The Georgian language
The Georgian language is spoken by more than four million people who mostly live in Georgia, a small country in the Caucasus. It is the official language of Georgia.
It belongs to the small Kartvelian language family, which includes only four languages: Georgian, Svan, Mingrelian and Laz. Svan and Mingrelian are minority languages of Georgia, Laz is mostly spoken in Turkey. So whatever your native language is, Georgian is completely unrelated to it, which means the grammar and most words are alien. Its alphabet is also unique.
Georgian has a rich literary tradition and an ancient history: the first known Georgian texts are inscriptions from the 5th century. The Georgian national epic, The Knight in the Panther’s Skin (ვეფხისტყაოსანი, Vepkhist’q’aosani), by Shota Rustaveli, dates from the 12th century. Modern Georgian is considered to have emerged in the 17th century.
Georgian has five vowels, the same as Spanish. It has no tones and no vowel length. The consonants are more problematic because Georgian has a few unusual sounds. In addition, Georgian has complex consonants clusters, with words such as რძე rdze (milk), ზმნა zmna (verb), მცხეთა Mtskheta (name of a town) or even მწვრთნელი mts’vrtneli (coach).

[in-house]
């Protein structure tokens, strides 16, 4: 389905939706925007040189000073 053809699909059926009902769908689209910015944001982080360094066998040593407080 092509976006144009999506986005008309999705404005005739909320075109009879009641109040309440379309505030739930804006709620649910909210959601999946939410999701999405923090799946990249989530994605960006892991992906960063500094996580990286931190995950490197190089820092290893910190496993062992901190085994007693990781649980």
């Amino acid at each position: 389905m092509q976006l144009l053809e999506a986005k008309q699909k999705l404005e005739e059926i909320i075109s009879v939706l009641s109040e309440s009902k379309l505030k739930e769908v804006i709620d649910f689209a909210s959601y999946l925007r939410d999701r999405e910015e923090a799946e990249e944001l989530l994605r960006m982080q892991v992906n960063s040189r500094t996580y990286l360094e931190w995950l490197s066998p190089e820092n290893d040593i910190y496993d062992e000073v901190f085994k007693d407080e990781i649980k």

Georgian has seven noun cases, but they are not that difficult to learn. It has no grammatical gender and no articles. The major difficulty of Georgian is, by far, verbs. There are numerous prefixes and suffixes that can indicate tense, subject, object and other parameters. For instance, “I love you” can be expressed with a single word:
Although Georgian does not belong to a major language family, it has been influenced by many languages during its history and borrowed a lot of words from different sources. Many words from European languages entered Georgian, often through Russian. Once you know the alphabet, you can easily recognize words such as ნციკლოპედია (entsik’lop’edia), ბიოლოგია (biologia) or ცენტრი (tsent’ri).